Other Articles
October 1927


Author Affiliations

From the Pediatric Department, University, Va.

Am J Dis Child. 1927;34(4):540-541. doi:10.1001/archpedi.1927.04130220018002

Recently a child in the wards developed varicella. It was desirable to safeguard all exposed children in order to shorten the period of quarantine and to protect the several very ill children from the additional strain incident to chickenpox.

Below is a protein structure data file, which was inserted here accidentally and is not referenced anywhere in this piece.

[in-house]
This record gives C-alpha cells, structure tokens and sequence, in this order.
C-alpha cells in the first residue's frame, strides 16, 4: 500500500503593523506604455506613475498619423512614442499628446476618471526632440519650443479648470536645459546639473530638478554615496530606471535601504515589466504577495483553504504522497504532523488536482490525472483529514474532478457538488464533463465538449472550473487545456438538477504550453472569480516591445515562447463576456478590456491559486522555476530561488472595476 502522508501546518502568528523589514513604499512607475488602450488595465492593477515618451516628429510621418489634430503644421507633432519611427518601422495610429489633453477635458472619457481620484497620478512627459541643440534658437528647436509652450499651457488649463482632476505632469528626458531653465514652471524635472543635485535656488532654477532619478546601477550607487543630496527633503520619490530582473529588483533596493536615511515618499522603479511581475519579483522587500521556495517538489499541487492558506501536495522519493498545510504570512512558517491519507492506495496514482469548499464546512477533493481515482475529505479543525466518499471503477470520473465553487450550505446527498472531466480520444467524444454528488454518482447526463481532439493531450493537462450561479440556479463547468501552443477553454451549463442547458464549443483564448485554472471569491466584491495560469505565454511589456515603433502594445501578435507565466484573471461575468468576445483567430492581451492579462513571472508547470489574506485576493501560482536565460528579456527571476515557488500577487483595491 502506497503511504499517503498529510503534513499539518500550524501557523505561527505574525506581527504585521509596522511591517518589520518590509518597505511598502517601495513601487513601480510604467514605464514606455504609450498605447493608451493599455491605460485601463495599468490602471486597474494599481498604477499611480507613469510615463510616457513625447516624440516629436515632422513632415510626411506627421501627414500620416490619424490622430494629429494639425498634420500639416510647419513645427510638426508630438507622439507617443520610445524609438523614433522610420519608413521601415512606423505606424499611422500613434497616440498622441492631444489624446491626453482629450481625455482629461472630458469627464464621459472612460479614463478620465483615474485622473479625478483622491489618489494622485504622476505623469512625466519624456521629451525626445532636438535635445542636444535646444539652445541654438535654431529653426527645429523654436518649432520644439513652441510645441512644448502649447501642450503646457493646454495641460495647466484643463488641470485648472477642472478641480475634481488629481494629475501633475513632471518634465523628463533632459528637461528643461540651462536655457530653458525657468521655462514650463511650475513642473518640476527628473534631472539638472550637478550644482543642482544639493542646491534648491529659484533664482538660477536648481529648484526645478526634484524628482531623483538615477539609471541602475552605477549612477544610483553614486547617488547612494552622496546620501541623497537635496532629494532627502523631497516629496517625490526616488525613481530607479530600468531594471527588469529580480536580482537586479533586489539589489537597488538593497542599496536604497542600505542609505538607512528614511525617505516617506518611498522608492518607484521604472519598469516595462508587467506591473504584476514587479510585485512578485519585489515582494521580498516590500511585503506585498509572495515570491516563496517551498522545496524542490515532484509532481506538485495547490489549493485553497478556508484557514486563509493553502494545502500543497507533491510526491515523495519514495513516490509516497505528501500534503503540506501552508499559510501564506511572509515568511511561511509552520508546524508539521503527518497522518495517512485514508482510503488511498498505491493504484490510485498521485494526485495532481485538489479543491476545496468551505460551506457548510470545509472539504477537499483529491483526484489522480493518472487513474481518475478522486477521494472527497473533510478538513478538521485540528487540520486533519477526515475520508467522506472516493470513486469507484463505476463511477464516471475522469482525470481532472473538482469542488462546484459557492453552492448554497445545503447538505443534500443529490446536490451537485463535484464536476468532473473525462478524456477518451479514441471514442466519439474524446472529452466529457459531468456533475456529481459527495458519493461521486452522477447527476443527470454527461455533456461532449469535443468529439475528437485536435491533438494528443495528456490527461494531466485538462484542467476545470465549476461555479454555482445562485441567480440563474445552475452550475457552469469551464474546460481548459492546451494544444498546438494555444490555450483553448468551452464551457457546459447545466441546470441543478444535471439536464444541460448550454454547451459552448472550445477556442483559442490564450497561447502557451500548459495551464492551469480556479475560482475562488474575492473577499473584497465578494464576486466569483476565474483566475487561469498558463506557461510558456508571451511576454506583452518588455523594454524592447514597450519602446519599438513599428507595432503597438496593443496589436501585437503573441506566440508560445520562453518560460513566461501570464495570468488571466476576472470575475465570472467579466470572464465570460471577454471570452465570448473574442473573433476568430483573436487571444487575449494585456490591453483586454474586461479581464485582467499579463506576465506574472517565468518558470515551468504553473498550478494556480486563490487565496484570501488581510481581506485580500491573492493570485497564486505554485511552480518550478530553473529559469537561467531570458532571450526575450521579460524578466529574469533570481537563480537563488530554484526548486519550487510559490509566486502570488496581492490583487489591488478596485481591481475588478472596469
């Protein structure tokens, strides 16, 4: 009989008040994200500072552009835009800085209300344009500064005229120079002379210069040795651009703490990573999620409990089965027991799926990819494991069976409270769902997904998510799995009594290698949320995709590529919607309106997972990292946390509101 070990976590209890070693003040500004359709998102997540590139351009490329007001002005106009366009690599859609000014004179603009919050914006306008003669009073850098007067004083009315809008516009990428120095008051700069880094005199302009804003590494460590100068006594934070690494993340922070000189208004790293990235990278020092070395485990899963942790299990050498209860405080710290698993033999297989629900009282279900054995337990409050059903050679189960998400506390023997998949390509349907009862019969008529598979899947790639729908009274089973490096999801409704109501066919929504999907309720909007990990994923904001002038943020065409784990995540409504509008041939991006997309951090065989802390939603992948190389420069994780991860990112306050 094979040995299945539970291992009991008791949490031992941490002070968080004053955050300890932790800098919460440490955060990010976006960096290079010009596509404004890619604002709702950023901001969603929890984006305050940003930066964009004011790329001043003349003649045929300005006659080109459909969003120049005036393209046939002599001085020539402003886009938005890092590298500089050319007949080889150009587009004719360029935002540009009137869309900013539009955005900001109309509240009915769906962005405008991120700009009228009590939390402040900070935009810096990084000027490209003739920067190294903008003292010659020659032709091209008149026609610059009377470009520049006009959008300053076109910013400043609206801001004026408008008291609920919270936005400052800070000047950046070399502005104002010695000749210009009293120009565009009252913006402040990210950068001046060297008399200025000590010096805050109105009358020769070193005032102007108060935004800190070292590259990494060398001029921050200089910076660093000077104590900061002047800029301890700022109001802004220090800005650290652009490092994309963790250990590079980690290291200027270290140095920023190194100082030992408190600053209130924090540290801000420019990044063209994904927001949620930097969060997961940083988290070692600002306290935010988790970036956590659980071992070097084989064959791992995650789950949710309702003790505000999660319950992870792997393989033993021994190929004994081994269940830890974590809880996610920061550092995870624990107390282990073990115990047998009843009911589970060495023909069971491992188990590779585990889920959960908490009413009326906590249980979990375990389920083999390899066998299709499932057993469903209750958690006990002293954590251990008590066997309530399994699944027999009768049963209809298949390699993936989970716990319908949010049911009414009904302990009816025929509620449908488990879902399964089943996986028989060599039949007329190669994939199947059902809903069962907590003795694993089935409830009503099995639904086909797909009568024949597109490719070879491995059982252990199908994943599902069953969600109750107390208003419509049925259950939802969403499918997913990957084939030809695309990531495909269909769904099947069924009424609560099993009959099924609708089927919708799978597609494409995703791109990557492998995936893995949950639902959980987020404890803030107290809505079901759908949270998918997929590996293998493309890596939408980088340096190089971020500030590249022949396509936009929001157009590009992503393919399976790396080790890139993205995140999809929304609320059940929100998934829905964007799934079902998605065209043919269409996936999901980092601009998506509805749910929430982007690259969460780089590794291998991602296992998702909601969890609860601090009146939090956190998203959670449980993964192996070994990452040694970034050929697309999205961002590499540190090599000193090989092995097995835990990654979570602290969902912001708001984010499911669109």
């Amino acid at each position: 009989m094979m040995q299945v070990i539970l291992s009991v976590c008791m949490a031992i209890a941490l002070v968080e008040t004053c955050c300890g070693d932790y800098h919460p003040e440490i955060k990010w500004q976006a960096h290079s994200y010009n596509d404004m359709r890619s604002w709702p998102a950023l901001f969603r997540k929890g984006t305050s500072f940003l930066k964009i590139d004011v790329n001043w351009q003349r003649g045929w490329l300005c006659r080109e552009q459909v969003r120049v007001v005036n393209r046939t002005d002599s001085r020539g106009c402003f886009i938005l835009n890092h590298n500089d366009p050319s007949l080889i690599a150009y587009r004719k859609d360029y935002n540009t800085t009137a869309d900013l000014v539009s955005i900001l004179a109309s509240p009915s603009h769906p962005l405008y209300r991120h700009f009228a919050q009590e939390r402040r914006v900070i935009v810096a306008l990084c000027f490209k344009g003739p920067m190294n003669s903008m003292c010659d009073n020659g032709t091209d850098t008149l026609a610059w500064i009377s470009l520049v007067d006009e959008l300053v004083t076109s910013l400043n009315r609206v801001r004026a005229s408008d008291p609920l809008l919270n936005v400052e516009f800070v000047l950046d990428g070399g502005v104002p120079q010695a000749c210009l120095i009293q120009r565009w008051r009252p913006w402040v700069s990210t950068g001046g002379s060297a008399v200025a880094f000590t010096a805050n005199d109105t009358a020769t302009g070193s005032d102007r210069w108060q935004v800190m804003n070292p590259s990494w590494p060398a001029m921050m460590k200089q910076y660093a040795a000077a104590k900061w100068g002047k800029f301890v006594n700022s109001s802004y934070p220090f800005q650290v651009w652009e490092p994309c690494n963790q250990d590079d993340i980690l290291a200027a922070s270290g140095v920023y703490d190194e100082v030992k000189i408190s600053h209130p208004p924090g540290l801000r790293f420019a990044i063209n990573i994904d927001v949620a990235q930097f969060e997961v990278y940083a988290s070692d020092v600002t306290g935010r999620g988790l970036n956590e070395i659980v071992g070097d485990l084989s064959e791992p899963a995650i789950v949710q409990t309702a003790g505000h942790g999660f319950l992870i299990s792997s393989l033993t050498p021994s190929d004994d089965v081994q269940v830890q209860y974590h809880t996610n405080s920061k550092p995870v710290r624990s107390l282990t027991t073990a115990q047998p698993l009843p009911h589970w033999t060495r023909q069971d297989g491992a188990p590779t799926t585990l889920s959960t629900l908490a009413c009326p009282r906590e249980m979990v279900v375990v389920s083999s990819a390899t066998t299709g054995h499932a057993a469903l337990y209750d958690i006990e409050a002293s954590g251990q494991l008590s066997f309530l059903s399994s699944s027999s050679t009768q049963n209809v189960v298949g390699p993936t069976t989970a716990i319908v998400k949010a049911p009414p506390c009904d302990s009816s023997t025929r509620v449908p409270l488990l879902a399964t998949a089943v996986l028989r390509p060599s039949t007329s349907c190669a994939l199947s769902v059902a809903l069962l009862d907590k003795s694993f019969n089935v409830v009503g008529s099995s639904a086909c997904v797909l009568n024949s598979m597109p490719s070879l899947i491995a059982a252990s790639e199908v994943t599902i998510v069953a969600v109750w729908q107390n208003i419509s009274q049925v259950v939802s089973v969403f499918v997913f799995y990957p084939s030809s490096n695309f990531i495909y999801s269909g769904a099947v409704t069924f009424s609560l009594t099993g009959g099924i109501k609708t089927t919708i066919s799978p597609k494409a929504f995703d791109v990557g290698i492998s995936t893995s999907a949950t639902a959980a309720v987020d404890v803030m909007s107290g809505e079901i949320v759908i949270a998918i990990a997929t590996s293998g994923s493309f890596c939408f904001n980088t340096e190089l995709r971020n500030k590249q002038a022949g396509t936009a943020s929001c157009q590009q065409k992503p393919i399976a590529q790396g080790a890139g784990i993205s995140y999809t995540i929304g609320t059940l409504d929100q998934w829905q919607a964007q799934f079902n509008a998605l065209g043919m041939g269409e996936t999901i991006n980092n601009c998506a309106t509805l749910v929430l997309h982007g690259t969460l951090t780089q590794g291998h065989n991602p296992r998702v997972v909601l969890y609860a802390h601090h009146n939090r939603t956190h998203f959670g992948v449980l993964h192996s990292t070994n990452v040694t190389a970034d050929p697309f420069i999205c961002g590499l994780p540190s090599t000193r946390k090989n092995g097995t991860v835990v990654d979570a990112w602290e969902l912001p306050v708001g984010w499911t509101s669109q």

Greenthal's1 report states that of thirty-six exposed persons who were vaccinated from the vesicle fluid of a patient suffering from varicella, nineteen gave positive reactions and sixteen negative reactions. In his series of cases, varicella did not develop in those persons who were vaccinated, successfully or unsuccessfully. With his observations in mind, it seemed probable that there might be equal success in preventing the spread of varicella in the wards. After a negative Wassermann reaction was obtained on the original patient, twenty-three exposed persons were vaccinated in the following manner: A vesicle was first cleansed with a solution of boric acid and then with a saline solution, and the content

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